Buoyed by a triumphant headline slot at Glastonbury and an anthemic performance at the London 2012 Olympics Opening Ceremony, Sheffield’s finest, Arctic Monkeys, appear to have rediscovered their mojo with their new record, AM. But how does it compare to their other studio efforts? Here’s a rundown of their five UK number one albums, from worst to best.
Entirely subverting the public’s impression of the band, 2009’s Humbug saw the Monkeys abandon the Yorkshire Moors in favour of the Mojave Desert with a slightly menacing swamp-rock affair co-produced by Queens Of The Stone Age‘s Josh Homme. The riffs may have been thicker and Turner’s tales darker, but apart from the lovely “Cornerstone,” the tunes were non-existent and the band appeared to alienate half their audience in one fell swoop.
4. Suck It And See
The title of their fourth album’s lead single, “Don’t Sit Down ‘Cause I’ve Moved Your Chair,” proved that the Monkeys had regained some of their mischievousness even if the music didn’t necessarily always reflect that. Indeed, the stodginess that consumed its predecessor had thankfully disappeared but Suck It And See was the sound of a band coasting rather the sound of a band hailed as indie-rock’s great big hope.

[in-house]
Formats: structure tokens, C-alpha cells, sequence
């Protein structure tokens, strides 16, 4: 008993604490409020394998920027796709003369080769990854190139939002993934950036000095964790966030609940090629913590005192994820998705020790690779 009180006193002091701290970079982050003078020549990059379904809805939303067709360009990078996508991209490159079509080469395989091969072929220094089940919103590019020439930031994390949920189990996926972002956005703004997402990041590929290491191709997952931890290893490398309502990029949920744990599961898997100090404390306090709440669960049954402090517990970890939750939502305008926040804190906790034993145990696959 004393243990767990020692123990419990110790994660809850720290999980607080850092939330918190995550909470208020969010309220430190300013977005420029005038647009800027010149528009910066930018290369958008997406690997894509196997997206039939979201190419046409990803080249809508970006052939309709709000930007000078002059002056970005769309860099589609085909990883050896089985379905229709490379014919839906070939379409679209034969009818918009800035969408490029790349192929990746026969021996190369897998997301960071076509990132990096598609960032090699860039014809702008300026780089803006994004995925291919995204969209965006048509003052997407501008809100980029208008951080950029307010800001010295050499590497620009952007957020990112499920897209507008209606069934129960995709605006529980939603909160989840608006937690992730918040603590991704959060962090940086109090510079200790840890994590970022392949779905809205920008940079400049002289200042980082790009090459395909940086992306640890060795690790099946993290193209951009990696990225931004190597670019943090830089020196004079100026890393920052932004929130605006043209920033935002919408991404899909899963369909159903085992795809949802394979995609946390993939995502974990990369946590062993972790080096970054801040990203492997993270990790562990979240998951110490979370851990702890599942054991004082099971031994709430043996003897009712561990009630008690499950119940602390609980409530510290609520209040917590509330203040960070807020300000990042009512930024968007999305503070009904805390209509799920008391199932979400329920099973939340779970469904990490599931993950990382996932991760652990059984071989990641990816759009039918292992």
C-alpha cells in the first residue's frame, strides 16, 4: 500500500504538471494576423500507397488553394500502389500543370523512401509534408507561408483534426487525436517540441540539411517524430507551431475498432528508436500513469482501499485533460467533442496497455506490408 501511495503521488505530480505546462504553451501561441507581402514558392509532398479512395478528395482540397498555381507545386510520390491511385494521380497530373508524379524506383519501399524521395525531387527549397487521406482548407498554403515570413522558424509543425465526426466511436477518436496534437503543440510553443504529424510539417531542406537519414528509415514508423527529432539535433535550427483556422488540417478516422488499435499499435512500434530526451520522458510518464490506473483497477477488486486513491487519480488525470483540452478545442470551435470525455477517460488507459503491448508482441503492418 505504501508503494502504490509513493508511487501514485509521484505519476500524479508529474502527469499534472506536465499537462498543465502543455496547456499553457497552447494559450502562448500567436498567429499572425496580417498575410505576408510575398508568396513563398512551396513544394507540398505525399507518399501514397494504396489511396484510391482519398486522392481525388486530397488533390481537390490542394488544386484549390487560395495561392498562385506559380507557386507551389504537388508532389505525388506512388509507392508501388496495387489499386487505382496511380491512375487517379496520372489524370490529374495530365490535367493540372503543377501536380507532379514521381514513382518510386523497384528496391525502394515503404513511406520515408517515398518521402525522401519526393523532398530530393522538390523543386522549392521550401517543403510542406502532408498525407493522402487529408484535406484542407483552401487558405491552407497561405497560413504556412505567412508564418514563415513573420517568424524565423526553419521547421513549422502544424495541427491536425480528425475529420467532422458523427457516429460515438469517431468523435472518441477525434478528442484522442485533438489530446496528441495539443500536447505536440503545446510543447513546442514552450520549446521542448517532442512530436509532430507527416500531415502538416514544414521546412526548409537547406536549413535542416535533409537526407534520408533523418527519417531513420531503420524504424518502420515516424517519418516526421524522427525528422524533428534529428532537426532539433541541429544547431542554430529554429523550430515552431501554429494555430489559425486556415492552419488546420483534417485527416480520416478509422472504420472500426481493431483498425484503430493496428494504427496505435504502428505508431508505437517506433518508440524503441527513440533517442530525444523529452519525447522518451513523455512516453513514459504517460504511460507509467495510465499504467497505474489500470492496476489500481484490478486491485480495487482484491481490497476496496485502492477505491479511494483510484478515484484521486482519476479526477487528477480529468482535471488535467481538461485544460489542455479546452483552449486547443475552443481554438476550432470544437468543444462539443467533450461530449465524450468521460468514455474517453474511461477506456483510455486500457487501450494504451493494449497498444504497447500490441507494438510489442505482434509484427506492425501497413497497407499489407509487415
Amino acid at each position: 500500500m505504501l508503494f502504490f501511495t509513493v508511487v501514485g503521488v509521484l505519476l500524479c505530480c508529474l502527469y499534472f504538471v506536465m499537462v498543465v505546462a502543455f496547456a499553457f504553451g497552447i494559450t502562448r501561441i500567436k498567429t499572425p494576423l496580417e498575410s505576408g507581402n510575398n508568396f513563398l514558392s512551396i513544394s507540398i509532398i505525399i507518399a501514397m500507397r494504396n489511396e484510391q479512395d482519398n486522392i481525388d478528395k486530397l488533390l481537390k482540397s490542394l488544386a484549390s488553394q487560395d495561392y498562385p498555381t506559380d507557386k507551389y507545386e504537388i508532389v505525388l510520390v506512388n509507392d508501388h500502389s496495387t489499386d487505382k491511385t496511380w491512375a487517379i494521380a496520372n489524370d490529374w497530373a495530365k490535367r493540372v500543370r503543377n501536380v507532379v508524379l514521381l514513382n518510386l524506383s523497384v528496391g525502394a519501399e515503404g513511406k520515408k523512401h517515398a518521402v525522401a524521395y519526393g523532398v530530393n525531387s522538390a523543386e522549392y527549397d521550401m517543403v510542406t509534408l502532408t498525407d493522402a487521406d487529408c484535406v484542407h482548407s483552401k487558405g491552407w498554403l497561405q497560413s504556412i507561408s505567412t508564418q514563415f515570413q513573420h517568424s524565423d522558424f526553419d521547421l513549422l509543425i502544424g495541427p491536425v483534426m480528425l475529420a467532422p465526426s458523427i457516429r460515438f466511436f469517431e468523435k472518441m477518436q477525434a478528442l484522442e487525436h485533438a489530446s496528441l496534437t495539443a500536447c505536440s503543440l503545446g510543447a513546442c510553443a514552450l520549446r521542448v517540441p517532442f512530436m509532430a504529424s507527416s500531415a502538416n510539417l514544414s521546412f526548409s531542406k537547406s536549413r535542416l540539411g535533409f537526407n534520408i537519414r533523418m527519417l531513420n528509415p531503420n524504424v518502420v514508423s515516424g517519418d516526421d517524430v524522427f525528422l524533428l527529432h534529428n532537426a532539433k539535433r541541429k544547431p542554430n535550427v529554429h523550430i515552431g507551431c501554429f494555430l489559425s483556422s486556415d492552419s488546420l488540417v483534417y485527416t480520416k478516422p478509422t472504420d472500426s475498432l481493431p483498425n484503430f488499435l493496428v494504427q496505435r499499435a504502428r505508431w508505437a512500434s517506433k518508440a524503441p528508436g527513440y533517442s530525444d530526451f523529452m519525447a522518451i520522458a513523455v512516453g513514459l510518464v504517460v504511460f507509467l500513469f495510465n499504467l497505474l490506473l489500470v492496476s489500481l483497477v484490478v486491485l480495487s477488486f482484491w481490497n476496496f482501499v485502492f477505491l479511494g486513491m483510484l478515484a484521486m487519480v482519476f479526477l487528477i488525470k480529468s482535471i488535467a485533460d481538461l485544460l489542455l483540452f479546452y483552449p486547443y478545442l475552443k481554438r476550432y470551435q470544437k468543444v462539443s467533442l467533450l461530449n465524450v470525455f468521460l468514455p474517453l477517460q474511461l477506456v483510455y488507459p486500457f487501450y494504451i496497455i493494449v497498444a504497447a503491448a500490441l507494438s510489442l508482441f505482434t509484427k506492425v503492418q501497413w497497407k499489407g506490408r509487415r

3. Favourite Worst Nightmare
The Monkeys followed up their striking debut with more of the same, only with the volume turned up to eleven. Indeed, drummer Matt Helders was undoubtedly the star of the show on an unashamedly louder and faster record which hinted at the heaviness ahead, but wasn’t afraid to embrace the concept of a hummable melody either, as shown on the utterly charming “Fluorescent Adolescent.”
Making everyone who had jumped ship since their third album sit up and take notice again, AM showed that the quartet still possessed the ability to surprise with twelve hook-laden tracks which embraced everything from Beatles-esque pop, stomping glam-rock and in the case of “Why’d You Only Call Me When You’re High?,” 90s G-funk, with impossibly infectious results.
1. Whatever People Say I Am, That’s What I’m Not
A thrilling ball of energy which immediately positioned the Monkeys as guitar band saviours, Whatever People Say I Am, That’s What I’m Not justified all the MySpace-assisted hype with ease. Combining Turner’s distinctly Northern tales of teenage life with an inspired mix of post-punk, indie-disco and garage rock, this Mercury Prize-winning debut still stands up as one of the most of enthralling of the ’00s.